President Reagan told the people of the Soviet Union and Eastern Europe yesterday that the United States intends by its example to "demonstrate that communism is not the wave of the future" and to "show the captive nations that resisting totalitarianism is possible."

In an interview broadcast by Radio Liberty and Radio Free Europe, Reagan appeared to be departing from the conciliatory tone of his recent remarks and reverting to the confrontational, anticommunist view of the Soviet system that characterized his first term.

Reagan said the free nations of the world should "prevent the further expansion of totalitarianism throughout the world. If we succeed and we send a message to the Soviets that communism can in fact be resisted, then the Soviets will find it in their self-interest to accommodate the desires of their people who will see by the patterns of international politics that their own rulers are not omnipotent."

He also assured listeners that Americans are "not Russophobes preparing for war" and added, "What I would like to tell the peoples of the Soviet Union is that the United States wants peace and wants an enduring, true peace, a peace where all people can live in freedom."

But Reagan's main emphasis was on accusing the Soviet leadership of pursuing aggressive policies around the world and denying people under its rule "access to the truth." He cited the need to overcome the "artificial" division of Europe, pledged continued efforts to win greater freedom for the people of Poland and said the revival of religion in the communist bloc "is one of the most hopeful signs on the horizon."

"It is a sign," Reagan said, "that people, faced with the greatest challenges to their physical and spiritual survival, will invariably turn to what they recognize as the most basic truth about human life. Namely, that life is meaningless without reference to man's relationship to the Creator and that the moral vision dictated by that relationship is the fundamental meaning of our life on this earth . . . ."

The State Department yesterday issued a statement charging that Soviet officials appear to conducting a "campaign against the current revival of Jewish culture." It detailed several instances of Soviet Jews being arrested and persecuted and added, "Continuation of this campaign constitutes a real obstacle to the constructive relations with the Soviet Union that the United States seeks."

Department officials said the statement was not connected to Reagan's interview and does not foreshadow a shift toward a tougher attitude in dealing with Moscow. They said the department statement was prompted by concern that the plight of some Soviet Jews might be serious. But they added that there are no plans for Secretary of State George P. Shultz to cancel his trip to Helsinki next month for the 10th anniversary observance of the Helsinki accords, which were supposed to provide greater human-rights safeguards in Europe.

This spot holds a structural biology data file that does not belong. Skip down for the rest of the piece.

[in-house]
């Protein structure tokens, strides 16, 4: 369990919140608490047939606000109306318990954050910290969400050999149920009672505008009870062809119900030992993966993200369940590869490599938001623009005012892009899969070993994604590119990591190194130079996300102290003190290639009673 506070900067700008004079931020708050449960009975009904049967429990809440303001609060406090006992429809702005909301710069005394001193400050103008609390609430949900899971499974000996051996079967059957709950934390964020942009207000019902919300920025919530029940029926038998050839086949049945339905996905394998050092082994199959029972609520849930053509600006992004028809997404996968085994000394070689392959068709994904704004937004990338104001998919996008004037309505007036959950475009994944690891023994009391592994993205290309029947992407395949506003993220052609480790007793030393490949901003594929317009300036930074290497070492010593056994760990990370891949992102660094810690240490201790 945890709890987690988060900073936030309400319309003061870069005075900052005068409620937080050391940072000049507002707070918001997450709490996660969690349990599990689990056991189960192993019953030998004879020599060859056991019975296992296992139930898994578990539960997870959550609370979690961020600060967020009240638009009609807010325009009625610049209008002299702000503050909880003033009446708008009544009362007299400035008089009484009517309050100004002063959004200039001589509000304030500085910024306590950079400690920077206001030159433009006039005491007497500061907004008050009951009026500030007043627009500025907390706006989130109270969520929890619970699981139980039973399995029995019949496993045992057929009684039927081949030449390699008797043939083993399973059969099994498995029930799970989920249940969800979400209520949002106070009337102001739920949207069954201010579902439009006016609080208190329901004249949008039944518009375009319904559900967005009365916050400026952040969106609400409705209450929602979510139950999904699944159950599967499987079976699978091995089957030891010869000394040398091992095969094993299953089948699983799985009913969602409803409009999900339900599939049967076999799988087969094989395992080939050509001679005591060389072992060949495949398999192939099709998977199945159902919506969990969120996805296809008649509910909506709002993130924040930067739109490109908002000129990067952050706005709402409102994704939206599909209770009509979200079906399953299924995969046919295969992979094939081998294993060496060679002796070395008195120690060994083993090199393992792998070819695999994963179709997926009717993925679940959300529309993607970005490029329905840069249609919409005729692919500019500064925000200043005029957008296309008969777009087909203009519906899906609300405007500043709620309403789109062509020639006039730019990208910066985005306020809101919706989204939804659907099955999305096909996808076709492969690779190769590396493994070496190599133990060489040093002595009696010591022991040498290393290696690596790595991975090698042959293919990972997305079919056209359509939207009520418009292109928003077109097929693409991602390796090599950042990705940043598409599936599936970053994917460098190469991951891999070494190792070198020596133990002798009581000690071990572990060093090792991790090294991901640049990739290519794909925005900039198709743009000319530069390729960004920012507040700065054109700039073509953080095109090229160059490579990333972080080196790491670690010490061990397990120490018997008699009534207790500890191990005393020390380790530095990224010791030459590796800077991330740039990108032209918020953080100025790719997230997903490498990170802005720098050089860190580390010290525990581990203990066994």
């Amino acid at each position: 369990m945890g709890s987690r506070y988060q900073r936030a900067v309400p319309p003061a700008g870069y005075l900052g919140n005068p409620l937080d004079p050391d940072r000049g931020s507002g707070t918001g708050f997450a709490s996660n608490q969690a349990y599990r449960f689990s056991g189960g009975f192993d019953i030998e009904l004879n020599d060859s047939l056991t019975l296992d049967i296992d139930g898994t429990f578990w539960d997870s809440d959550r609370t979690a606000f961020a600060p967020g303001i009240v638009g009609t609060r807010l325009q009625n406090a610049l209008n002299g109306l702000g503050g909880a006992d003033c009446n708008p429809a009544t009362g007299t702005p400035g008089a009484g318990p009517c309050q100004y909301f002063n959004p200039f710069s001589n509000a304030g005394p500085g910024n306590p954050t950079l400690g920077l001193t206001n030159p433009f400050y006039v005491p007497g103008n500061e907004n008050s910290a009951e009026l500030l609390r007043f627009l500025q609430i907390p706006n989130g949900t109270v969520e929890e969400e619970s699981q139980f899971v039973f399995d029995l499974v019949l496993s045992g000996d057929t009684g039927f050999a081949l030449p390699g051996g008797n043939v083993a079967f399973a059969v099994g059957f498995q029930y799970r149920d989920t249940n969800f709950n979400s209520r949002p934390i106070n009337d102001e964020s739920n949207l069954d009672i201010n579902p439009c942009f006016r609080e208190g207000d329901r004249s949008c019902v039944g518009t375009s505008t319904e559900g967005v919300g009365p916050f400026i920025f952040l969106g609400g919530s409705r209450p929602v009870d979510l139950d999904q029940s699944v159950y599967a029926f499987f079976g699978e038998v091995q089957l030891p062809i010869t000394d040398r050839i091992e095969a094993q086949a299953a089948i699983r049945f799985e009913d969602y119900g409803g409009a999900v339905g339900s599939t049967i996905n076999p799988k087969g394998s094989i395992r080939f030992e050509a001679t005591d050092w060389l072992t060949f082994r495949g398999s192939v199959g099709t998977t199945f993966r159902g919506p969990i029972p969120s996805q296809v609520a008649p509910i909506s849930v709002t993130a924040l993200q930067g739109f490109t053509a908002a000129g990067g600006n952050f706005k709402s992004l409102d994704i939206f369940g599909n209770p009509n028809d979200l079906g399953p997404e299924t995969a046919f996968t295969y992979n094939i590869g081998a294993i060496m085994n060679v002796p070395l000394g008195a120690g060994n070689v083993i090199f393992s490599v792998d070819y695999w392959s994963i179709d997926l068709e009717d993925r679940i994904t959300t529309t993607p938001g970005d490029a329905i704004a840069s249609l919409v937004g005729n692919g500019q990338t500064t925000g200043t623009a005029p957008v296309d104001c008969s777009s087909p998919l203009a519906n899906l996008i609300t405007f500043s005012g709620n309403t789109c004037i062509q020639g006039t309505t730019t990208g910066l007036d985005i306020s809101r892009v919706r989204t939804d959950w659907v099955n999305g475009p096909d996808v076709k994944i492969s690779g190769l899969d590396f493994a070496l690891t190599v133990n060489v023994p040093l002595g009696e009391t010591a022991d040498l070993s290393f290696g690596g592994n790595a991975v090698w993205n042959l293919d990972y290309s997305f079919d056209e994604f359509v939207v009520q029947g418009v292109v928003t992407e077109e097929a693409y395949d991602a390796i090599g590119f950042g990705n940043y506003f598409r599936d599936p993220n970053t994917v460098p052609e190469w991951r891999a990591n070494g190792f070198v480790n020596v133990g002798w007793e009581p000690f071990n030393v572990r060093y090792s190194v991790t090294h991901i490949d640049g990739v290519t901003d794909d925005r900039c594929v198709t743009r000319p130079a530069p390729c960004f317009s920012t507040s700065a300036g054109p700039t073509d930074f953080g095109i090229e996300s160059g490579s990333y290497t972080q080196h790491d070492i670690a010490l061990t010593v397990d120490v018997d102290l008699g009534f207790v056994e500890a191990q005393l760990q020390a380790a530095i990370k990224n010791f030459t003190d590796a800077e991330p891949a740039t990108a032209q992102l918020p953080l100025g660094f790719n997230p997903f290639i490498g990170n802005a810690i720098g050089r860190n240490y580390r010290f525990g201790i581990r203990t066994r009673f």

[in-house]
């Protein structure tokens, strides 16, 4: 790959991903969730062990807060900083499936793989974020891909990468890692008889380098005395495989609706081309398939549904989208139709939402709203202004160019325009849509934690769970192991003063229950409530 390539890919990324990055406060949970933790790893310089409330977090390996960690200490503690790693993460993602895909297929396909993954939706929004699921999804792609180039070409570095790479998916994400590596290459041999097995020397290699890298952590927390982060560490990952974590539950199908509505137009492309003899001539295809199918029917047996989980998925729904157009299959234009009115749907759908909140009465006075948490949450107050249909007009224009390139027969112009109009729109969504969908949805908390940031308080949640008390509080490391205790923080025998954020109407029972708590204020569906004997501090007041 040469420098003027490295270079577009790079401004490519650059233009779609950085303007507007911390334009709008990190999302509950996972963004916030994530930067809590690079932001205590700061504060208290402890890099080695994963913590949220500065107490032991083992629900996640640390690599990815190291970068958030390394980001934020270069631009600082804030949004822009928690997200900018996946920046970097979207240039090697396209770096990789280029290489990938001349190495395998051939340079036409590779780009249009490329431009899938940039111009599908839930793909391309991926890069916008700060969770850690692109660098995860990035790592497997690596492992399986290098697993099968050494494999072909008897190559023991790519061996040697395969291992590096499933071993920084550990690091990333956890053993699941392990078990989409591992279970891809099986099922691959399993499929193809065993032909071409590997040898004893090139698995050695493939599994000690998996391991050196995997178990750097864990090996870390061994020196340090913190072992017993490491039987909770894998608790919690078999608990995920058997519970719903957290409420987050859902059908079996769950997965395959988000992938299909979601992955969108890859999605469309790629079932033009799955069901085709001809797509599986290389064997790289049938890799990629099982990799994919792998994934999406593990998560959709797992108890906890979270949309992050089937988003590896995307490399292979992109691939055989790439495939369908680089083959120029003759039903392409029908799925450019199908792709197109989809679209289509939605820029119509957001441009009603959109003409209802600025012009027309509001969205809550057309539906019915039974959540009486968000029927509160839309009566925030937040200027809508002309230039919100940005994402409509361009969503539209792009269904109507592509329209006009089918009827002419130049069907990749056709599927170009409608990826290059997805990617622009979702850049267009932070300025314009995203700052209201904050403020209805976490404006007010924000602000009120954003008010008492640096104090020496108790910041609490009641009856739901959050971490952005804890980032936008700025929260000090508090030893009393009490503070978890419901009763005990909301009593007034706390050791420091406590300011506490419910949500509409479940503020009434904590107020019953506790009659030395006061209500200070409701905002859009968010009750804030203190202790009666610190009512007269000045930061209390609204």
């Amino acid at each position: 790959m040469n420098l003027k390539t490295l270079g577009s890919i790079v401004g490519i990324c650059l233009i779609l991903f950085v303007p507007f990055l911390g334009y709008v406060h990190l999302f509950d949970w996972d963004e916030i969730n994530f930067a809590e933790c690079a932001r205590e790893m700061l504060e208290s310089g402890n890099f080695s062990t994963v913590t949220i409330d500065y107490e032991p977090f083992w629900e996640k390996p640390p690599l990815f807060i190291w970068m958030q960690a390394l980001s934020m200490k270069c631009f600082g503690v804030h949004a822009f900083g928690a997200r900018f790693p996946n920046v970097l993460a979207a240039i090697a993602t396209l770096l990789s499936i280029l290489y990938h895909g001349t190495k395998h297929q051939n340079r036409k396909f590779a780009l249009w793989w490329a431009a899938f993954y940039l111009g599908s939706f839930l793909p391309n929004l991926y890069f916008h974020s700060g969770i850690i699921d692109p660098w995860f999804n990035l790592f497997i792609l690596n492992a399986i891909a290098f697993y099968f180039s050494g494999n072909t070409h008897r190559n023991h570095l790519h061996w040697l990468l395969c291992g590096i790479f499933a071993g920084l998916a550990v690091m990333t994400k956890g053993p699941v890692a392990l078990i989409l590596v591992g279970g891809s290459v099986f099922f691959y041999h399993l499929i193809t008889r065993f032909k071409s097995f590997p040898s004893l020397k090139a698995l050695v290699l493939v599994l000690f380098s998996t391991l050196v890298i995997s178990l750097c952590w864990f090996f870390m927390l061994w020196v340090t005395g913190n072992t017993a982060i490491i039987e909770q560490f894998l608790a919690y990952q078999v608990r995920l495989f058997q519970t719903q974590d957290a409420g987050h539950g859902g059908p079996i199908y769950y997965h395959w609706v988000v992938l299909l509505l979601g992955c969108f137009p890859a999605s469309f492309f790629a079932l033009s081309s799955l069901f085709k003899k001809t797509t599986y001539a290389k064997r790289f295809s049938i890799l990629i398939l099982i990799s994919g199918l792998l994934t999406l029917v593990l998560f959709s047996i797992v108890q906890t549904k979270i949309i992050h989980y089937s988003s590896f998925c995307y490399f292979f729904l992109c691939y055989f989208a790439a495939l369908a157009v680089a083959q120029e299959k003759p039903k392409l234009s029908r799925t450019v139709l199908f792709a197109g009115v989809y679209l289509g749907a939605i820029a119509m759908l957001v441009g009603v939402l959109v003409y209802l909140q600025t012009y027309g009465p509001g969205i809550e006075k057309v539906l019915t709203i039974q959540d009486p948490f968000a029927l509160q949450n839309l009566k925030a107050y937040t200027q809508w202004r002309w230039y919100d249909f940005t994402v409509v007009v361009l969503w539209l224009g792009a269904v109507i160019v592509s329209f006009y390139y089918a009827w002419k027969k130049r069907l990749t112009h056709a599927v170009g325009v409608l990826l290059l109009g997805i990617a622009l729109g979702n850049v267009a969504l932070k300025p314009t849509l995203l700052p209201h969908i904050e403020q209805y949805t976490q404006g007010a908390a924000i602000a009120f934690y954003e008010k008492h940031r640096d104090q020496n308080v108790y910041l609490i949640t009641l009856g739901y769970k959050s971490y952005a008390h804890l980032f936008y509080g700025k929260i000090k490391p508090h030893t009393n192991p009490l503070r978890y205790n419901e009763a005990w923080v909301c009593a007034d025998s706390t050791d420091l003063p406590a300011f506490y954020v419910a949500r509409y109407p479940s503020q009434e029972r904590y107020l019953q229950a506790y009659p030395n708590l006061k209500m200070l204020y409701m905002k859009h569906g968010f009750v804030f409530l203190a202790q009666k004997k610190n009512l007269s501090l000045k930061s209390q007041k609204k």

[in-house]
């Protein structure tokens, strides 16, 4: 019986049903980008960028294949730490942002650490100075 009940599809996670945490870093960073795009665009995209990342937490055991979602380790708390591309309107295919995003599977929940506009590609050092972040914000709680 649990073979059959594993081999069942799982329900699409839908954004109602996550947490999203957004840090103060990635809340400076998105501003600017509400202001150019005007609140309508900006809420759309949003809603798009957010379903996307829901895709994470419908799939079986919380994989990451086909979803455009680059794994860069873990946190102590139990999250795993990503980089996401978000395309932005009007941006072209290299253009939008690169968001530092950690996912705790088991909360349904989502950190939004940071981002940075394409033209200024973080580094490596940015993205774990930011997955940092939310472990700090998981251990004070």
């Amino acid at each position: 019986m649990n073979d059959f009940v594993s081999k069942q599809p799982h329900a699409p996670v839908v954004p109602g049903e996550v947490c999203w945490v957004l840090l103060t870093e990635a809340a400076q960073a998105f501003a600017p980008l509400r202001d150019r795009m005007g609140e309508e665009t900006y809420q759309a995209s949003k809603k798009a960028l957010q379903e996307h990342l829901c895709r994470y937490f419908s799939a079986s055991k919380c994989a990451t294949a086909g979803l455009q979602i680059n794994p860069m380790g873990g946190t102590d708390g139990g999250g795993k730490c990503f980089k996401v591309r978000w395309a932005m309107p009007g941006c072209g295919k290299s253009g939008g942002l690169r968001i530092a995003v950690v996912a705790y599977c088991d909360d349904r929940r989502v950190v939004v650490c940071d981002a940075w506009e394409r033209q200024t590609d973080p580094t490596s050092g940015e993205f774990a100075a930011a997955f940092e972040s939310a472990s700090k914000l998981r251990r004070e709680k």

Radio Liberty, which broadcasts to the Soviet Union, and Radio Free Europe, which is directed at the East European satellite countries, jointly claim an audience of 55 million listeners and are widely regarded as effective western propaganda instruments. They originally were controlled covertly by the Central Intelligence Agency, but now are funded openly by the U.S. government and directed by the quasi-independent Board for International Broadcasting, whose members are appointed by the president. The Soviets regularly assail both stations as instruments of western intelligence.

In the 1956 Hungarian uprising, Radio Free Europe came under fire for allegedly helping to incite the bloodshed by leading the rebels to believe that the West would intervene against Soviet force. Subsequent inquiries exonerated RFE from that charge, but both it and Radio Liberty since have been careful to avoid suggestions that they advocate violent resistance to communist rule.

James L. Buckley, president of the two stations who conducted the interview with Reagan, said yesterday that Reagan's remarks about the "captive nations . . . resisting totalitarianism" did not overstep that line.

"I see no parallel at all between the president's remarks and what might have been said in the 1950s," Buckley said. "I don't think anybody in Eastern Europe today thinks that the Marines are about to be parachuted in."

In the interview, Reagan also said, "What the peoples of Eastern Europe choose to do to achieve their freedom, of course, is their own decision." Buckley said that statement, rather than being provocative, was intended to tell the Soviets and other East Europeans that "no one is in the business of giving them advice about what to do with their governments."

Buckley said Reagan's remarks were a restatement of deeply felt views that he has expressed many times before. He added:

"The statement that totalitarianism can be overcome is one that we stand by. The United States does not see the present condition in Eastern Europe as perpetual. Our position is that change is possible."